Flow cytometry panel design is a critical step in developing a flow cytometry protocol, but this can be a time consuming process, especially if you are working with a panel using four colors or more. Commercially available fluorescently-labeled antibodies are often species-specific, but some antibodies recognize highly conserved target epitopes and can be used to label cells from different species. Incorporating these cross-reactive antibodies into a flow cytometry panel can save you time as you work up panels for different species, be they mice, non-human primates (NHP), or humans. Consider these factors when looking for or using a cross-reactive antibody.
1. With what different species are you working?
Working with similar species, such as mouse and rat, or NHP and human, usually opens up more options of cross reactive antibodies, as there are generally greater levels of homology between targets of interest, such as CD4 or MHC class I, between closely related species.
2. How are you searching for cross-reactive antibodies?
Many commercial providers of flow cytometry-ready antibodies have species reactivity information or search portals on their websites that indicate species specificity. Using this information, you can discern quickly which targets may be cross-reactive.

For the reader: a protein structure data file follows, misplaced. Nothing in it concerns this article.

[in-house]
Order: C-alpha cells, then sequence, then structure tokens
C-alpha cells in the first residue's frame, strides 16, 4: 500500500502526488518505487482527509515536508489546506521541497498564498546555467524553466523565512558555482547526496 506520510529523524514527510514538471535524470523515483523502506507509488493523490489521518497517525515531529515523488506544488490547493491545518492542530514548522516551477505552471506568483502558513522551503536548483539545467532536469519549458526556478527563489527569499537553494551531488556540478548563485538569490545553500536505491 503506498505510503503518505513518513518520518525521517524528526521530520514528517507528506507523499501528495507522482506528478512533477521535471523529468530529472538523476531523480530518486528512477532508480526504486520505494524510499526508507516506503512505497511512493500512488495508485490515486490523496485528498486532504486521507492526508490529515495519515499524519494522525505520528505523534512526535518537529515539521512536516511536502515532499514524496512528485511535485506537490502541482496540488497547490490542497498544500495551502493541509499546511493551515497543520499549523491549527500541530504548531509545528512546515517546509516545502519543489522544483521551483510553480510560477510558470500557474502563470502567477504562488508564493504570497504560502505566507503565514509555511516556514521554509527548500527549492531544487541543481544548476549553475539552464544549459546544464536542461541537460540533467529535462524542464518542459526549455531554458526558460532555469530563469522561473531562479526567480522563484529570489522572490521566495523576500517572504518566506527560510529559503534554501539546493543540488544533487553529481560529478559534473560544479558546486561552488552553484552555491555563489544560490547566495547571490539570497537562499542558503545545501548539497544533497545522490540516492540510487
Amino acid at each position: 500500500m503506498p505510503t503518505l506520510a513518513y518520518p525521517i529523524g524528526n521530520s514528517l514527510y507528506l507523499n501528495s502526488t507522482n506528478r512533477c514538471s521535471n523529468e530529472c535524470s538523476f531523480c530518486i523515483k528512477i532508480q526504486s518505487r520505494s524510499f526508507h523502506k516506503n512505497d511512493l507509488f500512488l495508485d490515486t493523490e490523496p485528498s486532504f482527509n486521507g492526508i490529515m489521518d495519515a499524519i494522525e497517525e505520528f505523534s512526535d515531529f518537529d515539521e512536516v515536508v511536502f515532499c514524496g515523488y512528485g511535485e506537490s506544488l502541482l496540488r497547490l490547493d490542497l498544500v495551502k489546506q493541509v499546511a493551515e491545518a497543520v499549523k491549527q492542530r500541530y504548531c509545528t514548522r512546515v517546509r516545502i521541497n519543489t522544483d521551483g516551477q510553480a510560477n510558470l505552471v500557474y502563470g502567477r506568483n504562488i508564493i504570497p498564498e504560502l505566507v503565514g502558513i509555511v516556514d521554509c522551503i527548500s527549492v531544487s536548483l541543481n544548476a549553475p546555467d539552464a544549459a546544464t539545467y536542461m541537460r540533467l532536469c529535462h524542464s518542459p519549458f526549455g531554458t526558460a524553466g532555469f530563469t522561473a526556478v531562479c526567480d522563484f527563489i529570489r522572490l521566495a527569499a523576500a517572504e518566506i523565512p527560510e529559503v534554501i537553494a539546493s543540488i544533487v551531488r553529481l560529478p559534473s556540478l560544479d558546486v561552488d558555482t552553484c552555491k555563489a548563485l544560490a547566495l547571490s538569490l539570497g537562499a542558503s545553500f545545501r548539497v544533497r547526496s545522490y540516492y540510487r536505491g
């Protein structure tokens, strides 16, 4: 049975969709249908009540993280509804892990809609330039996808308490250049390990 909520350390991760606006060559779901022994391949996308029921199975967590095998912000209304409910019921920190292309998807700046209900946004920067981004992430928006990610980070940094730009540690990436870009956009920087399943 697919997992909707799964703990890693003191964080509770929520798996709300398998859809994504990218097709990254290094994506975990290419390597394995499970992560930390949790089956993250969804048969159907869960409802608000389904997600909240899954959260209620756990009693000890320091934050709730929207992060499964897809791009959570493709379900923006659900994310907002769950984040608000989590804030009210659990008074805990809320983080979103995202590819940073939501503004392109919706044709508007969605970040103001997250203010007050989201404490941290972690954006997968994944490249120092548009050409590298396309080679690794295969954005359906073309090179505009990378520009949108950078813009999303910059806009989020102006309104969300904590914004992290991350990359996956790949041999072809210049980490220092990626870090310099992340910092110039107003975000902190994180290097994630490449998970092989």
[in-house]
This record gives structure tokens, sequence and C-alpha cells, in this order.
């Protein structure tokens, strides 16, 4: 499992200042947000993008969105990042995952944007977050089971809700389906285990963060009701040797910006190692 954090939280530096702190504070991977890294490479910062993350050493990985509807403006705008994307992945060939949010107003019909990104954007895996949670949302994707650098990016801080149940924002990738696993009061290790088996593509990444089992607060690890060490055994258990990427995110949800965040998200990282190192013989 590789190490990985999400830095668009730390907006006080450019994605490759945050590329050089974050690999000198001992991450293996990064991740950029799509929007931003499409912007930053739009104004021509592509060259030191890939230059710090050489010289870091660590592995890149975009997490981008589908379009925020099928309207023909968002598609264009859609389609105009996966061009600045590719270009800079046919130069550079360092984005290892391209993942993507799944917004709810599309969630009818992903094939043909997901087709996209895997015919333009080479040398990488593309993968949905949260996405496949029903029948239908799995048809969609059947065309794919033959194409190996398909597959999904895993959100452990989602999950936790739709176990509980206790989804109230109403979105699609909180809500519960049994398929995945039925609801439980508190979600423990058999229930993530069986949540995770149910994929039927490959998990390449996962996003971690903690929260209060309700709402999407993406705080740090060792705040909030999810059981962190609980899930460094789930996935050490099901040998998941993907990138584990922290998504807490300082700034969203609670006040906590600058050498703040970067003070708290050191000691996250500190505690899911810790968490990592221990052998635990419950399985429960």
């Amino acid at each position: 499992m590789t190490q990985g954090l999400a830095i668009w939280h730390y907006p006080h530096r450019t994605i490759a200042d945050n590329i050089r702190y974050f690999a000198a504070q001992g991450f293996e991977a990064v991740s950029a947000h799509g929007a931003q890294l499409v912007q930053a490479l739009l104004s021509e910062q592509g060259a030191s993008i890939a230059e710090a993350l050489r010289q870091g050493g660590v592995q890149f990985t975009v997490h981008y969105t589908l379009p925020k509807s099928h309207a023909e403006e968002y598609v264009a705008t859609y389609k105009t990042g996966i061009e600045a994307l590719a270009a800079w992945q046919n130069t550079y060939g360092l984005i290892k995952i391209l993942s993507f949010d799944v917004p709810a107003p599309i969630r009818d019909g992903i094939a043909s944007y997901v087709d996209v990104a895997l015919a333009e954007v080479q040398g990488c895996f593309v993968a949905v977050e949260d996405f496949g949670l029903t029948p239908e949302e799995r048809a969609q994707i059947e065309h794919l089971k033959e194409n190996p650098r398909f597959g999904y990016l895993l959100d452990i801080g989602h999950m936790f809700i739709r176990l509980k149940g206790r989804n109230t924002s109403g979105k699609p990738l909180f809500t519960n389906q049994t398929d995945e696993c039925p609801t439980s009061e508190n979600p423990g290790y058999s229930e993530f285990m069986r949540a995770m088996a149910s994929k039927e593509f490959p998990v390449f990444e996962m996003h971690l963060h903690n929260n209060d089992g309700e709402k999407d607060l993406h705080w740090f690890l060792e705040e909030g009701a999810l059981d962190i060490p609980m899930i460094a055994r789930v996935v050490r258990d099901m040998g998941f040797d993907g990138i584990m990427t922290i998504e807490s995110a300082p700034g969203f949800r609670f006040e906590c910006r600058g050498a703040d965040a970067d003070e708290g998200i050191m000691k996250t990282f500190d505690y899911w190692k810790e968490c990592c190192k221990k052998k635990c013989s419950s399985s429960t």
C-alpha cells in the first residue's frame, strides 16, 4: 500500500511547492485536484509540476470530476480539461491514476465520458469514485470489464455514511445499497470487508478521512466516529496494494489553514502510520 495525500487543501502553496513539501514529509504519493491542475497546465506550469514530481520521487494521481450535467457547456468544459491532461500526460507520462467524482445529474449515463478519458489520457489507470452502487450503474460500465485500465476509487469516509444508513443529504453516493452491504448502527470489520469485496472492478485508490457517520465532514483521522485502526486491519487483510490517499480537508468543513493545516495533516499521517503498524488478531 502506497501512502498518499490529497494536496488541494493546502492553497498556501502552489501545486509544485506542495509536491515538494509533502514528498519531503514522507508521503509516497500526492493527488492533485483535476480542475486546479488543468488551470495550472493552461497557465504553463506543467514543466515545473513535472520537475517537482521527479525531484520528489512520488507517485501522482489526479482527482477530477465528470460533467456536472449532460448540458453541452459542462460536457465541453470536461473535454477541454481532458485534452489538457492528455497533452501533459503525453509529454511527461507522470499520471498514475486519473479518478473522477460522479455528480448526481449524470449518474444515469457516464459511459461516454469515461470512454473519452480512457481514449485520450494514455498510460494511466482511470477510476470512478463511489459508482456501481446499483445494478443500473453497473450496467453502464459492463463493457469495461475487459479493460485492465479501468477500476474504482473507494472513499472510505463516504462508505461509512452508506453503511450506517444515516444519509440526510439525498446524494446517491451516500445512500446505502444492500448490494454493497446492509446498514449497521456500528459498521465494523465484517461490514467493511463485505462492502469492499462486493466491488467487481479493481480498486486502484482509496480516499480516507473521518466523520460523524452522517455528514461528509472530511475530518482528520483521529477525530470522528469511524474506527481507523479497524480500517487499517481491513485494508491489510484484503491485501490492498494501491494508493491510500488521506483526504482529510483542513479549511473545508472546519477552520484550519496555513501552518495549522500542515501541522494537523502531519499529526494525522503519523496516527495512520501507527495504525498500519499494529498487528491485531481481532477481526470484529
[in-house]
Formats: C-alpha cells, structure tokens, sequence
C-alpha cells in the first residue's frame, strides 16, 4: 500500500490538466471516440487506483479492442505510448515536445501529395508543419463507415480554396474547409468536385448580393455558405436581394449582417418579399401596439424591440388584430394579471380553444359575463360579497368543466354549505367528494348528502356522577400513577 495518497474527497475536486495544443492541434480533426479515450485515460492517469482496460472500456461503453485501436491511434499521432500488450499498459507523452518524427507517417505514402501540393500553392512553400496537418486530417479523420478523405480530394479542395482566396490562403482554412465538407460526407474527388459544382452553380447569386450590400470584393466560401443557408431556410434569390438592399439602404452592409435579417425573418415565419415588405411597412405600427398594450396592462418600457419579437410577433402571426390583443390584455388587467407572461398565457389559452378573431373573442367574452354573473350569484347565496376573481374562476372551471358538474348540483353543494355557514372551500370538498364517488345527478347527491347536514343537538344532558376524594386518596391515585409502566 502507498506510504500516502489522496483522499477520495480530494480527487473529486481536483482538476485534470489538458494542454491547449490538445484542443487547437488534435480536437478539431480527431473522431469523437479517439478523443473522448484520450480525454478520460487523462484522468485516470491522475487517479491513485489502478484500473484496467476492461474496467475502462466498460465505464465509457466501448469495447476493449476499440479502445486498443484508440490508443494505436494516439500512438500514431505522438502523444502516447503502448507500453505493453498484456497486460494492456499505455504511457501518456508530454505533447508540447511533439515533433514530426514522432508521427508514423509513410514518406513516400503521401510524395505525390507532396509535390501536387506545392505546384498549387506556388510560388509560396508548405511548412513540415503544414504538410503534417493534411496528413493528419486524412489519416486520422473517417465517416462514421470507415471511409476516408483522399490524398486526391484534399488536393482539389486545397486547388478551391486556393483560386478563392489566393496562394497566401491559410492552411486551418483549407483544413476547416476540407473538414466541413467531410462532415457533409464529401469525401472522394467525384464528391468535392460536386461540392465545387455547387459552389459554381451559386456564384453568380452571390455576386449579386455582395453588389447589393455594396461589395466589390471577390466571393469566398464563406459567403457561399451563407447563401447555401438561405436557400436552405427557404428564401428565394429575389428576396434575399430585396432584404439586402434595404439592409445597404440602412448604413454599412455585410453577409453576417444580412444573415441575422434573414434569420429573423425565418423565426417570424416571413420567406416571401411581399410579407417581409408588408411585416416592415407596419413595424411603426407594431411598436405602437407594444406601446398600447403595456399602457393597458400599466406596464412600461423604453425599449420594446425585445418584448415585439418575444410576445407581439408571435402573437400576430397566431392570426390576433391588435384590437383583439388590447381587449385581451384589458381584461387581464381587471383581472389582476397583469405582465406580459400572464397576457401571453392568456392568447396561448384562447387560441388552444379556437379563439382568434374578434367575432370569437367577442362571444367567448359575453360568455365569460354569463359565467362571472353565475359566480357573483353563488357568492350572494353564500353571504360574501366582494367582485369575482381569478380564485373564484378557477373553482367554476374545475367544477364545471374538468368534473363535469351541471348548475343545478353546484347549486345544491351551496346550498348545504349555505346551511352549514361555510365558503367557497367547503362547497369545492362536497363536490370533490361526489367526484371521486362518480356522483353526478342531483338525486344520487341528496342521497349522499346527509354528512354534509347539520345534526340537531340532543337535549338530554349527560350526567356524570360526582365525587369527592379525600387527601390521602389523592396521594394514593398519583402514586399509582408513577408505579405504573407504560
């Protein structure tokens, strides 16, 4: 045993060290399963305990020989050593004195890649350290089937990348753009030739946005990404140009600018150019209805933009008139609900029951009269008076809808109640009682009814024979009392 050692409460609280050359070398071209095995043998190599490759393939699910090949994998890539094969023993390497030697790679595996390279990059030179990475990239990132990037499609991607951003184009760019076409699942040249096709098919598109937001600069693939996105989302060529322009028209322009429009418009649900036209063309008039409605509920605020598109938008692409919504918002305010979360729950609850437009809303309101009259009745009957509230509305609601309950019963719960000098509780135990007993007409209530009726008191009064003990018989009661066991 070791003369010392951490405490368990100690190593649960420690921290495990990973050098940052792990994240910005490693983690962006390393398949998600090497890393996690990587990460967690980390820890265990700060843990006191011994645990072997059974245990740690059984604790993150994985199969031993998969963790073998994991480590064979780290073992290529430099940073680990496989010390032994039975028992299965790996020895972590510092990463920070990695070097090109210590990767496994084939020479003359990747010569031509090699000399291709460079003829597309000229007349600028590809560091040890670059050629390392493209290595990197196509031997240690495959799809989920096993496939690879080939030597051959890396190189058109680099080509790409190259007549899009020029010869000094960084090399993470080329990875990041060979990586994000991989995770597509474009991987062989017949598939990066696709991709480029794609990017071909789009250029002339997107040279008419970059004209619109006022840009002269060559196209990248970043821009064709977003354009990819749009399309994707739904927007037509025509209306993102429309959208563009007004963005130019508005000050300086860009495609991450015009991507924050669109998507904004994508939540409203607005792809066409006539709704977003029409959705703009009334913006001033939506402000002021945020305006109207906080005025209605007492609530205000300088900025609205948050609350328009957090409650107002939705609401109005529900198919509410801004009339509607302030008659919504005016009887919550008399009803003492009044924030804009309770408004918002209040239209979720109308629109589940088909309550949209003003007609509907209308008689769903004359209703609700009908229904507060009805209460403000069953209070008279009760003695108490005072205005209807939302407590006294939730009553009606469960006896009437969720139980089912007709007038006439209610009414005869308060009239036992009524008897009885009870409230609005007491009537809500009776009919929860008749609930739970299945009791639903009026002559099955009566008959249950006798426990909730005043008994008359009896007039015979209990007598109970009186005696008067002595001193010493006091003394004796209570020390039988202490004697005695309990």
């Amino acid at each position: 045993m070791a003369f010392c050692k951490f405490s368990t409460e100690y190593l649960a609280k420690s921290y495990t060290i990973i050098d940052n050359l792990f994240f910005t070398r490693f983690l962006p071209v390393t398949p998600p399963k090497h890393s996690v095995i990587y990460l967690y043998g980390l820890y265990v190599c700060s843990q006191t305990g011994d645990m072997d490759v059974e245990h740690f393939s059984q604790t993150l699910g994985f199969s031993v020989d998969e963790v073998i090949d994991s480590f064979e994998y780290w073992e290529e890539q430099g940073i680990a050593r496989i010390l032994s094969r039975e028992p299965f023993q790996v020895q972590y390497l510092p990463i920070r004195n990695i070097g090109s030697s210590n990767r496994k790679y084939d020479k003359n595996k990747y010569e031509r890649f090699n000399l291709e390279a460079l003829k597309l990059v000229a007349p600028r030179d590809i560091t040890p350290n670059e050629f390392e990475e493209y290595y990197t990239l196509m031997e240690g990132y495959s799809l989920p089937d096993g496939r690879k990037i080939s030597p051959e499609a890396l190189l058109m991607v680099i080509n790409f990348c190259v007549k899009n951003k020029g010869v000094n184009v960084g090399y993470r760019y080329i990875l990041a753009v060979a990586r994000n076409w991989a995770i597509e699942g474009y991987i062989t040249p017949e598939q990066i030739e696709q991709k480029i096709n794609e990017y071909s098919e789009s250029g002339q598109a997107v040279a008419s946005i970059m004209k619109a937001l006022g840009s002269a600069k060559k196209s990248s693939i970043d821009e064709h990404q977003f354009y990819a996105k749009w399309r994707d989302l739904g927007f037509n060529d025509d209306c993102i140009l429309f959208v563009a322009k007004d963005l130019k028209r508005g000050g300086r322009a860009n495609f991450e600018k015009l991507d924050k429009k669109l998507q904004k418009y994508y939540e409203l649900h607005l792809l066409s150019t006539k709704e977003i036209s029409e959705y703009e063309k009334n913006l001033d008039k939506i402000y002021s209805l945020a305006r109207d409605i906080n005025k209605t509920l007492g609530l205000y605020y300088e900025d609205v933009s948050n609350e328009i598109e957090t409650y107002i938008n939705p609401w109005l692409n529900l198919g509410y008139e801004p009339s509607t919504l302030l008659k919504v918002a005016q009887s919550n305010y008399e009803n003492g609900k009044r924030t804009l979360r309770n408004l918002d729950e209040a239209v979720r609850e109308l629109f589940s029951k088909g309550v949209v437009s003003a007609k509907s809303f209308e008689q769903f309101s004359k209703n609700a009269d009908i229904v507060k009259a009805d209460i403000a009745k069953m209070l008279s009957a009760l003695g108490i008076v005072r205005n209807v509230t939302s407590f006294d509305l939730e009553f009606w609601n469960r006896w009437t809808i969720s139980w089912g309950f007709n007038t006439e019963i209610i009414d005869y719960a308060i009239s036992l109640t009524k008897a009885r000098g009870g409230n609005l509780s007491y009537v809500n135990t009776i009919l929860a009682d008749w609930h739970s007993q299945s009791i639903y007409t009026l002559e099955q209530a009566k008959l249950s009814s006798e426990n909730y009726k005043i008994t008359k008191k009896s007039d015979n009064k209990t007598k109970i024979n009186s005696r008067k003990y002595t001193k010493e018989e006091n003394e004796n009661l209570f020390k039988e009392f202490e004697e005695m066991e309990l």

3. Always do pilot experiments.
No matter what the research literature or commercial documents say about an antibody, you must always assess its cross reactivity with your own laboratory samples and equipment. Both time and money can be saved to rule out antibodies with suboptimal staining performance. Pilot experiments with samples from multiple species is also critical to assessing overall compatibility with different staining panels.
4. Do your long term goals include GLP (good laboratory practices)-compliant assays or clinical trials?
Determine if your cross-reactive antibody would be in regulatory compliance, if you are doing preliminary research in animal models with plans of developing a GLP-compliant assay for use in preclinical assessments or clinical trials. These cross-reactive antibodies may be well suited for use in NHP and human samples, which would make them suitable for clinical use, as long as regulatory compliance can be satisfied.
These guidelines should help you get started on finding useful cross-reactive antibodies and optimizing your flow cytometry panels.